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Econ520 - Term Paper

Fall 2022 - Prof. Lutz Hendricks

The term paper picks a topic, critically reviews the literature, and clearly lays out arguments on both sides of the debate.

If there is a dominant view in the literature, the term paper explains this, but it does not take sides. The logic here is that an interesting topic will have some disagreement among experts. I don't expect you (the students) to resolve this disagreement.

See the notes on writing a term paper.

We will devote part of a class to questions such as:

  1. What makes a good topic?
  2. How to find literature? How to organize it?
  3. How to summarize opposing arguments so that the reader can understand how each argument is supported.


During the first few weeks of class:

  • students form teams of 3 (let me know if you need help finding team members)
  • email me once you have formed a team or want to change its composition
  • students start to discuss potential topics (see here for some ideas)

A few weeks into the course, we will devote one class to firm up topic choices and talk about the writing process.

  • each group will briefly summarize its proposed topic
  • the class will discuss to refine
  • afterwards: each team receives instructor approval for the topic

By Sep-29 (around the middle of the term) each team submits a draft of a draft that contains:

  • statement of topic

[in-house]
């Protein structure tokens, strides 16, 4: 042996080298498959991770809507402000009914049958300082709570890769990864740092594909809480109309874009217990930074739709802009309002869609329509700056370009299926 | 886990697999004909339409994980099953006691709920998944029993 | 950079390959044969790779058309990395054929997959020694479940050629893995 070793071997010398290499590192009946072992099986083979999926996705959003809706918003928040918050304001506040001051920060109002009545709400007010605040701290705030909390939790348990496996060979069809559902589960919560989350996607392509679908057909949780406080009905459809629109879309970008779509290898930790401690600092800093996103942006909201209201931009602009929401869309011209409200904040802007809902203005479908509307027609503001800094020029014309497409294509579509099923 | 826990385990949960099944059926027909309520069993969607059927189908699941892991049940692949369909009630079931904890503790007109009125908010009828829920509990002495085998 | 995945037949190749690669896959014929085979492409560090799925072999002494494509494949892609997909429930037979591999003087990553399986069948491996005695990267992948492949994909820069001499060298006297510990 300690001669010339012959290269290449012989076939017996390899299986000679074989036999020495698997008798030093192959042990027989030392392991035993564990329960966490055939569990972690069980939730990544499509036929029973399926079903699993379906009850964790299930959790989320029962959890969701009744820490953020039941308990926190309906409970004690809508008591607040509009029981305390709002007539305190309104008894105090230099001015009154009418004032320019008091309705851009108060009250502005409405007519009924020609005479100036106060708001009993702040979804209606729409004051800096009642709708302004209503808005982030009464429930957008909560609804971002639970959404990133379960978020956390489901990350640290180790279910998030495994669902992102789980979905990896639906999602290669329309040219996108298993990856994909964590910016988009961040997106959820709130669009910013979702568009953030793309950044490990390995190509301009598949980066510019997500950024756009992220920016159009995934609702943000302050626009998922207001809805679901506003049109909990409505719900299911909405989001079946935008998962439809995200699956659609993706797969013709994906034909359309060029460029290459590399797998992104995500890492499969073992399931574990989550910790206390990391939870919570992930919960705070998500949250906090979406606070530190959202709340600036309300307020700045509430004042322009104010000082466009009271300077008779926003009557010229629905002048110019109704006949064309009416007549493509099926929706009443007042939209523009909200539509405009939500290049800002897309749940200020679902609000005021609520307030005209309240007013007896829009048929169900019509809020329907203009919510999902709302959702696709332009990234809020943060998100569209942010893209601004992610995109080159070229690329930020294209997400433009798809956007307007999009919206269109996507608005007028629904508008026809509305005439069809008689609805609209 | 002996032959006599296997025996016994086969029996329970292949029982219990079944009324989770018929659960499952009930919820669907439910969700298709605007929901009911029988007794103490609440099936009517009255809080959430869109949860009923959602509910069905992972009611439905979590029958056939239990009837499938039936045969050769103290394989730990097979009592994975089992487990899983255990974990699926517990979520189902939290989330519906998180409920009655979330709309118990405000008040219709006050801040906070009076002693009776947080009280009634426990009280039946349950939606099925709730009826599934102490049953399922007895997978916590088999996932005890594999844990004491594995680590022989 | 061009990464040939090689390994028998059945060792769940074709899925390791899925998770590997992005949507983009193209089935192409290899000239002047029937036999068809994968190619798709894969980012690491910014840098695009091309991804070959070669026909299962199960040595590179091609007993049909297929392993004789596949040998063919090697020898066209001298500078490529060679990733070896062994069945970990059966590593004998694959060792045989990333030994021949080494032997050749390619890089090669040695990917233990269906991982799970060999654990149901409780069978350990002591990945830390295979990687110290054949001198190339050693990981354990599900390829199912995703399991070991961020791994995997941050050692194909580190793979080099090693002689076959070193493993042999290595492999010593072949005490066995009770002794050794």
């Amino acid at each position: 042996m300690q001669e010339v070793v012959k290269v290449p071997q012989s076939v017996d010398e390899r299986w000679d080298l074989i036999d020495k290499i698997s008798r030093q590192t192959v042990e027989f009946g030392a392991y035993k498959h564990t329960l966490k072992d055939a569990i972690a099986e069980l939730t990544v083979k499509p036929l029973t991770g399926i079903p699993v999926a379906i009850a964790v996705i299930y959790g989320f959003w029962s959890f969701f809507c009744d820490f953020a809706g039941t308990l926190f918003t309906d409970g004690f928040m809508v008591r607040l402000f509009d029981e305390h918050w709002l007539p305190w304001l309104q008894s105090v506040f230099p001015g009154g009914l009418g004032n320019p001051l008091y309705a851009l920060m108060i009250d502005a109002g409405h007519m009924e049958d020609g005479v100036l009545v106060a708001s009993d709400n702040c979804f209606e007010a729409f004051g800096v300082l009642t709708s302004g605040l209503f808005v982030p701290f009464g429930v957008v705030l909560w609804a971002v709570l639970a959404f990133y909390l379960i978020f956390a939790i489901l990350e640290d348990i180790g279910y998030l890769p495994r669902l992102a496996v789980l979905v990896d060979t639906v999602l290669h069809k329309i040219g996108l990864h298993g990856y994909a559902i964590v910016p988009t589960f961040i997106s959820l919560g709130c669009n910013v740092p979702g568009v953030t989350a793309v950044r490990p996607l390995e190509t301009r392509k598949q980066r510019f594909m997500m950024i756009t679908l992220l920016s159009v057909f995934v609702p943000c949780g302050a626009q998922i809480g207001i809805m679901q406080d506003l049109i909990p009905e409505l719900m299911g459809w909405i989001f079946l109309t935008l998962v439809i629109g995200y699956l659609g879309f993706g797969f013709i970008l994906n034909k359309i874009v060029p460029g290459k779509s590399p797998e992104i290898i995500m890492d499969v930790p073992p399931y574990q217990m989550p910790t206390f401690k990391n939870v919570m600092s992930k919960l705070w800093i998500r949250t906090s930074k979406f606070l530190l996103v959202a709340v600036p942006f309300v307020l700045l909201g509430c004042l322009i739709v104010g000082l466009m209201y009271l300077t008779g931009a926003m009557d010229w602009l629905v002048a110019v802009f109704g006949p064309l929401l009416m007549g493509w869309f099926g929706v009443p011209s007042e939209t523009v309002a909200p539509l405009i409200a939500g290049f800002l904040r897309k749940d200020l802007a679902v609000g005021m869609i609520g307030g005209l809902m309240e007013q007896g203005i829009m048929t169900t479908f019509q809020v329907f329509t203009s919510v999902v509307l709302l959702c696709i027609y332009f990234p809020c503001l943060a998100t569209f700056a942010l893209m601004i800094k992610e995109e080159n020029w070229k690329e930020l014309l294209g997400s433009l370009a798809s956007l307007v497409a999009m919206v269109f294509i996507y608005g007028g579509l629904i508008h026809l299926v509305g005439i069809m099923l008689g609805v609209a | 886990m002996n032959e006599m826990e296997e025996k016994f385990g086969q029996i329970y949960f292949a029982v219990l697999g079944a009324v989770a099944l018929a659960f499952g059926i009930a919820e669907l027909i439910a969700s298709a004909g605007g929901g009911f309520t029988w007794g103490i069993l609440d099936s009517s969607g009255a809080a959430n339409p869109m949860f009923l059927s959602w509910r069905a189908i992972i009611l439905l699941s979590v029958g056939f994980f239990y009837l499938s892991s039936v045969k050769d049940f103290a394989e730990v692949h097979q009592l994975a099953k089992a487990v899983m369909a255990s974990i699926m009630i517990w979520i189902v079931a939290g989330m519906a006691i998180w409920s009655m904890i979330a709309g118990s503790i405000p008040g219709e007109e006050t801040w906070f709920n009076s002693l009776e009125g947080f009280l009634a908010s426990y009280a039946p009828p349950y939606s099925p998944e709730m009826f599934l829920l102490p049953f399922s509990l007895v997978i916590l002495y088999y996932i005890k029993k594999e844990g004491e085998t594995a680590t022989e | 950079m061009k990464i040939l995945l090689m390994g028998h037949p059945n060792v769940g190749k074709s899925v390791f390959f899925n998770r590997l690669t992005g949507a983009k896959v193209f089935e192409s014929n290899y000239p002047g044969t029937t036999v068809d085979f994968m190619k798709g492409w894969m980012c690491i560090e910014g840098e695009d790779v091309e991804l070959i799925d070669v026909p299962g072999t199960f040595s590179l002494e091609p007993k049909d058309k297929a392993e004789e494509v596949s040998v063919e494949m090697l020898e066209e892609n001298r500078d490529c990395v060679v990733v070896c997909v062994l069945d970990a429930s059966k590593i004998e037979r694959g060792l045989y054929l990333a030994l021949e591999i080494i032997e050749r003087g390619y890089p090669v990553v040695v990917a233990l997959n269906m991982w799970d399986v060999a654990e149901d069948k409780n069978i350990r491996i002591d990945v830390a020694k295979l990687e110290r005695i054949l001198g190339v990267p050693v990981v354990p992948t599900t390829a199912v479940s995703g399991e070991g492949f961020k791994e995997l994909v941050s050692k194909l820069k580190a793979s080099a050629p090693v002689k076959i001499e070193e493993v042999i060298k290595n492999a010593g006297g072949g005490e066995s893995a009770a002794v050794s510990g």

• main arguments pro and con (and how they are supported)
  • main references from which these arguments are taken

By Oct-25 each team submits a draft paper.

By Nov-15 each team submits the final paper.

  • 5 points will be subtracted (out of 100) for each day that the paper is late

As you write / develop your argument, you should get in touch with me periodically to make sure everything is on track (and to clarify questions).

Please provide all files in pdf format (not MS Word). I do not need hardcopies.


The paper should

  • demonstrate understanding of the literature
  • lay out arguments on both sides of a debate, weaved into a coherent narrative
  • give the reader an idea about how the cited studies reached their conclusions
  • give an idea of magnitudes. Macro questions are often about quantifying tradeoffs. For example, it is obvious that more progressive taxes reduce inequality. But is this a big or small effect?

This is a substantial piece of work. I expect that the paper covers the literature in some depth.

I do not expect

  • innovation, modeling, theory, or original data work.
  • that you read academic journal articles (though you should try).
  • that you reach a conclusion. If the experts disagree, I don't expect you to figure it out.

There is no prescribed length. Obviously, you don't want to hand in 2 pages.

Examples of well-written term papers: Negative interest rates, Racial inequality. These were done during a semester when the students spent less time on their papers. I expect more depth than these.